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MINI REVIEW article

Front. Sports Act. Living, 13 February 2023
Sec. Elite Sports and Performance Enhancement
Volume 5 - 2023 | https://doi.org/10.3389/fspor.2023.1127151

The social environment of talent development in youth sport

  • 1Institute of Sport Science and Clinical Biomechanics, University of Southern Denmark, Odense, Denmark
  • 2School of Health and Welfare, Halmstad University, Halmstad, Sweden

During the last decade, talent identification and development research that favours an individual perspective has been complemented by a focus on young athletes' social environments, termed “athletic talent development environments” (ATDEs). Two major lines of research have created a foundation for an ecological vision of talent development as the mutual accommodation between athletes and their ATDEs and of career development as an athlete's journey through various athletic and non-athletic environments. The Talent Development Environment Questionnaire allows the quantitative screening of athletes' environments, while the holistic ecological approach (HEA) promotes in-depth qualitative case studies of ATDEs. In this chapter, we focus mainly on the HEA, including: (a) two models that combine to illustrate an ATDE; (b) a summary of empirical case studies of successful environments in various sports and countries, culminating in a set of shared features of ATDEs that promote athletes' wellbeing and athletic and personal development; (c) an overview of recent trends within HEA (e.g. interorganisational collaboration in talent development) and (d) recommendations for coaches and sport psychology consultants, emphasising the importance of integrating efforts across the whole environment and building strong and coherent organisational cultures. In the discussion, we elaborate on developing the HEA discourse and point to future challenges for researchers and practitioners.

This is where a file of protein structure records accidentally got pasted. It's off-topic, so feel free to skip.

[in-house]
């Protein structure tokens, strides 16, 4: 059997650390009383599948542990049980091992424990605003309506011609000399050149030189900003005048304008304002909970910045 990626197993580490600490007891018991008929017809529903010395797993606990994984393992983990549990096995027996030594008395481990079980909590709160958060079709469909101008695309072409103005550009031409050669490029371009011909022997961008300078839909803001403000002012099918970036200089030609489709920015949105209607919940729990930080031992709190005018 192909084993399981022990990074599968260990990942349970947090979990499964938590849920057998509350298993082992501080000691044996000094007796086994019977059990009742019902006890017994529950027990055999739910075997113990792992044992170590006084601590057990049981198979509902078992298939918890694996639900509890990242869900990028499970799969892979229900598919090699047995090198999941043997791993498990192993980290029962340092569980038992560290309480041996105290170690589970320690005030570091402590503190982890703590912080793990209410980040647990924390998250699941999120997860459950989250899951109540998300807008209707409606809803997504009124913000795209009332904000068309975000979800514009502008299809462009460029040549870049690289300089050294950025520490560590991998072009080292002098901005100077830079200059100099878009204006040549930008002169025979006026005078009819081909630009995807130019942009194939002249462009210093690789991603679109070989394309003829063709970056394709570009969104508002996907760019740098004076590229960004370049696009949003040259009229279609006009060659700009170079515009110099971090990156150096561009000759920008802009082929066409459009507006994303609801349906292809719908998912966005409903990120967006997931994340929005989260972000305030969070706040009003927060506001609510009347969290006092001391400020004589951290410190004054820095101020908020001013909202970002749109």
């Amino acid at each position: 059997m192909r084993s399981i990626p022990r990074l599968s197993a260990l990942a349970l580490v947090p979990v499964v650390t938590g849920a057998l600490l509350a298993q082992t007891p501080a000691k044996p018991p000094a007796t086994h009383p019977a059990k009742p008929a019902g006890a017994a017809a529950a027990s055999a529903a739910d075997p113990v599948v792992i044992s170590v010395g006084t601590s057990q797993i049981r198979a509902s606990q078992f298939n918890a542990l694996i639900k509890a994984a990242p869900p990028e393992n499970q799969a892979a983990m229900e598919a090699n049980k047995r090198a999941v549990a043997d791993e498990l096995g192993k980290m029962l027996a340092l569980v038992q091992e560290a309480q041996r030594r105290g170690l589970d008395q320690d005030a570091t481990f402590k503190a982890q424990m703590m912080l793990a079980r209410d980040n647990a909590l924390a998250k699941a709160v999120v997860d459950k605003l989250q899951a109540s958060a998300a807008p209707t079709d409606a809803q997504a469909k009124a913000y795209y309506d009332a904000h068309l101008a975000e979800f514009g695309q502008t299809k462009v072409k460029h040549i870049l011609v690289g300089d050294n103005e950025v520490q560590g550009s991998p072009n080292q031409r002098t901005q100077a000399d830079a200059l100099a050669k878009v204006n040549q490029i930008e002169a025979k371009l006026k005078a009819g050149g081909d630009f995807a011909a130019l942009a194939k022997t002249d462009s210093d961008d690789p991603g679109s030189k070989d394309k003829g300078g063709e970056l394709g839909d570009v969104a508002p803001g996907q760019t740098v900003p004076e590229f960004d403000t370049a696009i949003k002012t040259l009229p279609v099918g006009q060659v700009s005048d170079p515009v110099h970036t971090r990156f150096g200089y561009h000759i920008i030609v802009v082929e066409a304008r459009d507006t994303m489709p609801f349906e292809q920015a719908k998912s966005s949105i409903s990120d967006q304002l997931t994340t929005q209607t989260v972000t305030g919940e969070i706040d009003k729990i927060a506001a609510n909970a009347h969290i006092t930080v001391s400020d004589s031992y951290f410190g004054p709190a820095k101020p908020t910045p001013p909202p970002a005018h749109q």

Introduction

In August 2021, a Danish sailor won the Olympic gold medal in her event in Tokyo. While she was on the water, her Danish teammates watched the event together, their eyes filled with tears of joy and pride as she crossed the finish line. They felt they had a big share in that victory, and in the post-race interview the winner was quick to give them credit and highlight their important role in her success. That same year, she turned 30, neared the end of her university degree and was offered a way into the world of professional sailing. The media naturally took an interest in her plans and specifically her potential for a repeat Olympic performance. After half a year of silence, she announced that she had decided to aim for the Olympics again. Explaining her motivation, she did not say that another Olympic medal would change her life or that she wanted to taste the sweetness of success and nationwide recognition once again. Instead, she highlighted her training environment in which she could grow, learn, give back and feel at home, saying that with this team her journey towards the next Games would not only be fun but also realistic.

No one makes it on their own. Borrowing from an old African adage, it takes a village to raise an athlete, and when reflecting on their talent development pathways, elite athletes acknowledge people without whom they never would have made it. Elite athletes' tales often illustrate that successful talent development is a journey through good environments that have supported their striving as well as their thriving.

15–20 years ago, talent development research was dominated by individual perspectives (1), whereby researchers aimed to discover the unique characteristics (e.g., 2, 3) and pathways (e.g., 4, 5) of elite athletes to inform talent identification and development initiatives. Inspired by ecological perspectives in sport-related learning and decision making (see special issue 6);, two research groups in parallel initiated investigation of the role of the environment in talent development in sports. In Scotland, Martindale and colleagues (7) developed a survey that could assess the quality of an athletic talent development environment (ATDE), and in Denmark, Henriksen and colleagues completed a series of innovative in-depth case studies of successful ATDEs in Scandinavia (8, 9, 10). Today, the ecology of talent development discourse has matured, as visible in two recent reviews summarising key findings of more than a decade of ecological talent development research and related practice (11, 12).